The means of getting to the performance has a lot to do with it too. There are still performances that are really dear to my heart because of how much I put in to get to the performance and all the effort i put in. There’s one piece that I did that got really bad documentation, but I have one video that my friend took with her phone and, like super pixelated, and bad lighting, but that performance was a super successful one.
Why that was dear to my heart was because at the time I was working as a full time doula, for an organization here in DC, , and I was working with low income people. You weren't just a doula, you were a social worker, you were taking on these women and were their sisters their friends their mothers, we were super involved in their lives in a way that was amazing but also like really taxing and draining because they had a lot to deal with on top of the racism that they were dealing with in the hospitals and having to be there and fighting for them it was just a lot. And at that time i was still taking classes, I was a full time doula, I’m a mom, and I had this performance in Brooklyn as part of this festival and I think at that time, i think Trayvon Martin or Freddie Gray...
Trayvon was 2012.
So it must have been Freddie Gray, so yeah I was just going through a lot internally and thinking about how Black bodies are treated and then facing how like “holy shit” the children the babies that I’m around for their deliveries and their births, they’re dealing with racism in utero, and seeing that first hand was just like, there was no way to feel hopeful. So I made these clay babies. I got into breaking clay like unburned clay. And I stuffed them with chocolate kisses that had the gold wrap and I spray painted the babies black and swaddled them in these Ethiopian cloths that I had.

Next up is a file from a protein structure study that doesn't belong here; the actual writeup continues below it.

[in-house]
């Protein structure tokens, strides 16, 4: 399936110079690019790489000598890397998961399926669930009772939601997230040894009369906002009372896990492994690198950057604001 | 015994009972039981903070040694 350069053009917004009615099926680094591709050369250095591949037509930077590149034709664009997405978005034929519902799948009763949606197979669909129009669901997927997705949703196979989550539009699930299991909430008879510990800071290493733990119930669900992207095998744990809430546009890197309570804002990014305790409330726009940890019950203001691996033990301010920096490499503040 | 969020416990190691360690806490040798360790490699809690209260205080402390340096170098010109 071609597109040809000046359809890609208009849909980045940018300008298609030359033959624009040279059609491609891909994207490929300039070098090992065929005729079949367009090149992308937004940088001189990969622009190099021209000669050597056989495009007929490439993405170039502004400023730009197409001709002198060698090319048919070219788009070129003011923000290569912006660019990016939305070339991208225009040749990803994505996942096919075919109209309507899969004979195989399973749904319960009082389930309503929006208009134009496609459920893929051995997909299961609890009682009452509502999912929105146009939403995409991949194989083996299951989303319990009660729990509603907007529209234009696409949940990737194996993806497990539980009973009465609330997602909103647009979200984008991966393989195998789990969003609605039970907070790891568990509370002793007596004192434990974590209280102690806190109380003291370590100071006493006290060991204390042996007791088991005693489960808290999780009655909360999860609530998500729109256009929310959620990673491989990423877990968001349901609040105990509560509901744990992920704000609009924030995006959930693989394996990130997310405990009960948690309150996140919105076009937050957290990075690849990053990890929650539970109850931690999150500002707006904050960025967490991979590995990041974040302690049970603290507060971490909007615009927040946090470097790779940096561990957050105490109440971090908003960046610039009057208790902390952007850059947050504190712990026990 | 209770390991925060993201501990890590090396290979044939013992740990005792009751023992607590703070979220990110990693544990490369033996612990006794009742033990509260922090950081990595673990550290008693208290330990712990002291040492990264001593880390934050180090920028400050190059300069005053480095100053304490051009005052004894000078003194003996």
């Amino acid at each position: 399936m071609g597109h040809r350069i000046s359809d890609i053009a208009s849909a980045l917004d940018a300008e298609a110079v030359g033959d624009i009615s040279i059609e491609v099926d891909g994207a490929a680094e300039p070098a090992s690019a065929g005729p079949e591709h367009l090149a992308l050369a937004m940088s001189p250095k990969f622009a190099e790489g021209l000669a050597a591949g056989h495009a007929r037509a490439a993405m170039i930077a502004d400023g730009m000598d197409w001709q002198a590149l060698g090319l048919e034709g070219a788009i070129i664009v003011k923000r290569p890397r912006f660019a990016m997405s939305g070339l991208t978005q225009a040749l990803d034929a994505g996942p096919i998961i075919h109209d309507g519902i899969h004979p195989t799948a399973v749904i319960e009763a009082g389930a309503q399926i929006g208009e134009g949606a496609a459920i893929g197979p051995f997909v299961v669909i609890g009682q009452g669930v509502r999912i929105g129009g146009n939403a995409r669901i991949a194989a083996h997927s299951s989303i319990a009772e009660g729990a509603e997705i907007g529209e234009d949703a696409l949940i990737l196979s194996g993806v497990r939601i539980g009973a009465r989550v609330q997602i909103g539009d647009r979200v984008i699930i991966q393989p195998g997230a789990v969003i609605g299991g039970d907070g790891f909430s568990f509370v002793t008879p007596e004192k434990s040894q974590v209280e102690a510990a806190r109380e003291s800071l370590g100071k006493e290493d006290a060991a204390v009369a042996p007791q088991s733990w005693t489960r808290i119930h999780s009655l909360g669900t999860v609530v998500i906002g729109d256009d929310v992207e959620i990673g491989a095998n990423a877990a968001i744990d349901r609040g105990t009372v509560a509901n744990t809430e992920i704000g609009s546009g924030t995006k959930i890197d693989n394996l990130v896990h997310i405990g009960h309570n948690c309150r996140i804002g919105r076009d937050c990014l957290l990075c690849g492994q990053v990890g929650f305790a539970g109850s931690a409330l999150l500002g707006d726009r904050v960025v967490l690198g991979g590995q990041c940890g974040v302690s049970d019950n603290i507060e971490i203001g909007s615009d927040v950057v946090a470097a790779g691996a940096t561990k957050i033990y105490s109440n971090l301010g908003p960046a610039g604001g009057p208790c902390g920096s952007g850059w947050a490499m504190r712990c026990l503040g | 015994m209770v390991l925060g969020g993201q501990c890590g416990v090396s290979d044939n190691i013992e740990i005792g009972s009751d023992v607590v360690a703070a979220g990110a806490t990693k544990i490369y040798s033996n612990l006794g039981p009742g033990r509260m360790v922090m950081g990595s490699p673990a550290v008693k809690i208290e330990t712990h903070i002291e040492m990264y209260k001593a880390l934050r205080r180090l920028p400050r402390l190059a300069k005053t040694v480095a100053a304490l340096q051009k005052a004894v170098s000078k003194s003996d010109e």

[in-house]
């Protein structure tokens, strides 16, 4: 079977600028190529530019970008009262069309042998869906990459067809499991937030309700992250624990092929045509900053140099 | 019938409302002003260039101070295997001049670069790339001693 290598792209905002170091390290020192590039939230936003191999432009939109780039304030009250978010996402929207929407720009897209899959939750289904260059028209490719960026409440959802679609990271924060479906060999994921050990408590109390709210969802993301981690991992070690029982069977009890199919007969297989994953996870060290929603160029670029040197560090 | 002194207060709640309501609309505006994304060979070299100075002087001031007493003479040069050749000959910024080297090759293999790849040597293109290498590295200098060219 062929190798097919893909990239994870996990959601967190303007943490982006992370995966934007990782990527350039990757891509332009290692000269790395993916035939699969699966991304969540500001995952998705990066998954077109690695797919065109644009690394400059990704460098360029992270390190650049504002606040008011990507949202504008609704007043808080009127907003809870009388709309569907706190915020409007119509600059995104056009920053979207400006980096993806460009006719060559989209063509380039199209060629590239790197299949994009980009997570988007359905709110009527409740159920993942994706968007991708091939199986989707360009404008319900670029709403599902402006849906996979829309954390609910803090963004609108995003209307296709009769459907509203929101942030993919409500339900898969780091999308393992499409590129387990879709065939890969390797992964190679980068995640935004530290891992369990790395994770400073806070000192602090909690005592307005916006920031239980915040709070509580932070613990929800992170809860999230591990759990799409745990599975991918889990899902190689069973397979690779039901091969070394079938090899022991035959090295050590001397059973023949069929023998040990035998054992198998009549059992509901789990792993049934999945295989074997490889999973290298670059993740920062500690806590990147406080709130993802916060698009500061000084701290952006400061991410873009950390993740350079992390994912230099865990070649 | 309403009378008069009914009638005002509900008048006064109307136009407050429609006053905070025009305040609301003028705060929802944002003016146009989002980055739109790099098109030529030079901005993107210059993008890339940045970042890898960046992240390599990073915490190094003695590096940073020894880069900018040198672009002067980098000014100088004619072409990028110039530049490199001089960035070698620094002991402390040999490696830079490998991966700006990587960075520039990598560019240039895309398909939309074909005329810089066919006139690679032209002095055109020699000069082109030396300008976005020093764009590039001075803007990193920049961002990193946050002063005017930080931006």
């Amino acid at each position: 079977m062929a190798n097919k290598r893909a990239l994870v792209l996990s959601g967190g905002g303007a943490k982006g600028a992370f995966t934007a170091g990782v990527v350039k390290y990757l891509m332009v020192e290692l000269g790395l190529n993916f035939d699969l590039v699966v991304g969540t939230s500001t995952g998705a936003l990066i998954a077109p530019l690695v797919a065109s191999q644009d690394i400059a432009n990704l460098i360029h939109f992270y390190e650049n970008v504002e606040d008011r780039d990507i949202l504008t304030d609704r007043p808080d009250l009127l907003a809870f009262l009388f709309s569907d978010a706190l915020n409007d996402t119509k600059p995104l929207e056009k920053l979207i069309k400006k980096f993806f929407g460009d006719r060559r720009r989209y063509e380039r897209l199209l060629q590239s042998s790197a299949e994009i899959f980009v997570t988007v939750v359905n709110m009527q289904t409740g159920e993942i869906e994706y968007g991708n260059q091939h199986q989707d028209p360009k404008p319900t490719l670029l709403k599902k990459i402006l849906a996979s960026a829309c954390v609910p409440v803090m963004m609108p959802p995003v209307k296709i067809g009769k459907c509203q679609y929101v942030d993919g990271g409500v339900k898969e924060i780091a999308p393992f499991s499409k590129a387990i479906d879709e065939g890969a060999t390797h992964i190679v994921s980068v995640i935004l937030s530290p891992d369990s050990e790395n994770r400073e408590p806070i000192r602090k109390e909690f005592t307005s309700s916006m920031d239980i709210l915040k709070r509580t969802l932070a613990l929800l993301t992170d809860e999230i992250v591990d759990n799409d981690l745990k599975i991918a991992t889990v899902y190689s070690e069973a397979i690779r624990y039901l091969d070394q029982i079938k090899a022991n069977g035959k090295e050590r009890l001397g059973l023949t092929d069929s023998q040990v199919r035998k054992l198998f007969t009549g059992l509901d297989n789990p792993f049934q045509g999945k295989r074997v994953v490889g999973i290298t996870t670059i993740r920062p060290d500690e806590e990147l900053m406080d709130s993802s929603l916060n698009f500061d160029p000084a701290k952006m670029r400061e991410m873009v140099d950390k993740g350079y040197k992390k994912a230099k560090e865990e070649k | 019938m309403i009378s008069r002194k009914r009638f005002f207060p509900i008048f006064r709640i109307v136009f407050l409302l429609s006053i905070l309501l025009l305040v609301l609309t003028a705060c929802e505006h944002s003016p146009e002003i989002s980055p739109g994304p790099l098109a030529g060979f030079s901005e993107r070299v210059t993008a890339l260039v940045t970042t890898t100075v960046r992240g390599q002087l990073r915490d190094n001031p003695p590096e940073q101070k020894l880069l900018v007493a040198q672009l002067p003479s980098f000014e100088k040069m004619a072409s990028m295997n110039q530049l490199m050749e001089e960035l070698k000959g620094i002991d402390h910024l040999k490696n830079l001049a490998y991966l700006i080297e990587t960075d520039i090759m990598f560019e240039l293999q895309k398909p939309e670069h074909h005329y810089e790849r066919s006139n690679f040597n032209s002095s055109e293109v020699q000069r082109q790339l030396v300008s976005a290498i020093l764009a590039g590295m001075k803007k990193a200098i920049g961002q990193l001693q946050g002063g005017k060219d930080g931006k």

I had five of them and I passed them out to the audience. It was in Brooklyn, my friends were there, I think it was my birthday weekend. I pulled an allnighter because I was at a birth and I had no time to actually make the babies. I came off the birth and had 24 hours before the performance so I pulled the allnighter, made the babies, and drove up to New York, dropped my son off in Jersey with his dad, and went to New York, having had no sleep. I was like on pure adrenaline and then I pulled these babies out at the performance and had the audience members pass them around and in front of my eyes it was very much like augmented reality where I was giving them an experience that most of them haven't had, kind of walking them through a script like “you have just received your newborn and you're at the hospital and you're getting to know your baby...”
People were being silly and having fun and pretending that they’re married and that’s their baby. And eventually I was like “ok whoever has the babies now in their hands please step up,” so they came up and I asked them to face the audience and show their babies off and they went along with that. Then I told them to turn away and face the wall and was like “throw the babies against the wall” and everyone was like “nooo!! What do you mean??” I wasn’t pressuring them, I just gave them the one instruction and then was just watching them go through these like “whaaat” and people in the audience were like “no don't do it!!” And eventually, one by one, they all did it because I guess there was peer pressure, even though I never said they had to.
When they broke them against the wall all of the chocolate kisses came out which I knew was going to look really pretty but it looked a lot more beautiful than I had expected. After they were done I offered the chocolate kisses up like “if you guys want them, go ahead.” One friend at the time was the only one who got it and was like “hell no, I'm not about to eat the inners of a baby.“ We are all born with such sweetness and this amazing potential and society beats the shit out of you and takes that sweetness out of you and that’s what that part of the piece is. The whole 36 hours before felt like a performance too and I brought all that emotion from being at the birth and not having slept and having dropped my son off, yeah.
Are there any topics or questions that you’ve wanted to address but haven’t yet? Do you have any non-art related aspirations?
I’ve really grown to love making these installations for my performances, and sometimes they’re more important than the actual performance. It kind of made me realized that i would love to do set design.